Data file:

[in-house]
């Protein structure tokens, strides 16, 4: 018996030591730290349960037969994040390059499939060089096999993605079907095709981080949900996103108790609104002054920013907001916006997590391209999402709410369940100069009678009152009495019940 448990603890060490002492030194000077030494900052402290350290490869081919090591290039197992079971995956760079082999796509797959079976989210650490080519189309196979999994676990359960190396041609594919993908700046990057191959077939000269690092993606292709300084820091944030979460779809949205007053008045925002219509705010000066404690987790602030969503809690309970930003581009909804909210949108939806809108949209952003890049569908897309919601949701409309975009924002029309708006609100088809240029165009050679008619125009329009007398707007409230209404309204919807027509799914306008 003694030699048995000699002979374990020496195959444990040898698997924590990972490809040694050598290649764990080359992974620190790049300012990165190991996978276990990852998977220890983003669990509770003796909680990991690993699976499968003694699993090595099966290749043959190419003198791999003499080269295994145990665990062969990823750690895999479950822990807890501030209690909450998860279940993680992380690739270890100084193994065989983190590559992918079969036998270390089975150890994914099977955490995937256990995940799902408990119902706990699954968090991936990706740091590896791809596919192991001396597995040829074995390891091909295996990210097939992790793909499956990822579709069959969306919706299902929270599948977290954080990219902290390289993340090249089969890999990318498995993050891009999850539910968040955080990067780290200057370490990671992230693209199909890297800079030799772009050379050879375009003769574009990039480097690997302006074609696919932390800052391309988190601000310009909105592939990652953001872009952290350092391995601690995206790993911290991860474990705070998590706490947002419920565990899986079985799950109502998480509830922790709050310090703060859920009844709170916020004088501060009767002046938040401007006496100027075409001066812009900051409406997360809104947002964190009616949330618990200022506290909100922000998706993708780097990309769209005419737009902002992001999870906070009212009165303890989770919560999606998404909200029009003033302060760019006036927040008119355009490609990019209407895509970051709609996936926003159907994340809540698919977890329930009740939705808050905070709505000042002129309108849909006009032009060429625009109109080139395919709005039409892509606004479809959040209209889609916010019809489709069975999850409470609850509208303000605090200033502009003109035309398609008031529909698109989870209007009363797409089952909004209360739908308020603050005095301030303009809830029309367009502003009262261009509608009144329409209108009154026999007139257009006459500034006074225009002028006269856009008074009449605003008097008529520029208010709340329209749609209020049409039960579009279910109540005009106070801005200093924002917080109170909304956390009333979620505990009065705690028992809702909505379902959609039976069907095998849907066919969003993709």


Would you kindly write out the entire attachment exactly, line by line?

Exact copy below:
[in-house]
């Protein structure tokens, strides 16, 4: 018996030591730290349960037969994040390059499939060089096999993605079907095709981080949900996103108790609104002054920013907001916006997590391209999402709410369940100069009678009152009495019940 448990603890060490002492030194000077030494900052402290350290490869081919090591290039197992079971995956760079082999796509797959079976989210650490080519189309196979999994676990359960190396041609594919993908700046990057191959077939000269690092993606292709300084820091944030979460779809949205007053008045925002219509705010000066404690987790602030969503809690309970930003581009909804909210949108939806809108949209952003890049569908897309919601949701409309975009924002029309708006609100088809240029165009050679008619125009329009007398707007409230209404309204919807027509799914306008 003694030699048995000699002979374990020496195959444990040898698997924590990972490809040694050598290649764990080359992974620190790049300012990165190991996978276990990852998977220890983003669990509770003796909680990991690993699976499968003694699993090595099966290749043959190419003198791999003499080269295994145990665990062969990823750690895999479950822990807890501030209690909450998860279940993680992380690739270890100084193994065989983190590559992918079969036998270390089975150890994914099977955490995937256990995940799902408990119902706990699954968090991936990706740091590896791809596919192991001396597995040829074995390891091909295996990210097939992790793909499956990822579709069959969306919706299902929270599948977290954080990219902290390289993340090249089969890999990318498995993050891009999850539910968040955080990067780290200057370490990671992230693209199909890297800079030799772009050379050879375009003769574009990039480097690997302006074609696919932390800052391309988190601000310009909105592939990652953001872009952290350092391995601690995206790993911290991860474990705070998590706490947002419920565990899986079985799950109502998480509830922790709050310090703060859920009844709170916020004088501060009767002046938040401007006496100027075409001066812009900051409406997360809104947002964190009616949330618990200022506290909100922000998706993708780097990309769209005419737009902002992001999870906070009212009165303890989770919560999606998404909200029009003033302060760019006036927040008119355009490609990019209407895509970051709609996936926003159907994340809540698919977890329930009740939705808050905070709505000042002129309108849909006009032009060429625009109109080139395919709005039409892509606004479809959040209209889609916010019809489709069975999850409470609850509208303000605090200033502009003109035309398609008031529909698109989870209007009363797409089952909004209360739908308020603050005095301030303009809830029309367009502003009262261009509608009144329409209108009154026999007139257009006459500034006074225009002028006269856009008074009449605003008097008529520029208010709340329209749609209020049409039960579009279910109540005009106070801005200093924002917080109170909304956390009333979620505990009065705690028992809702909505379902959609039976069907095998849907066919969003993709």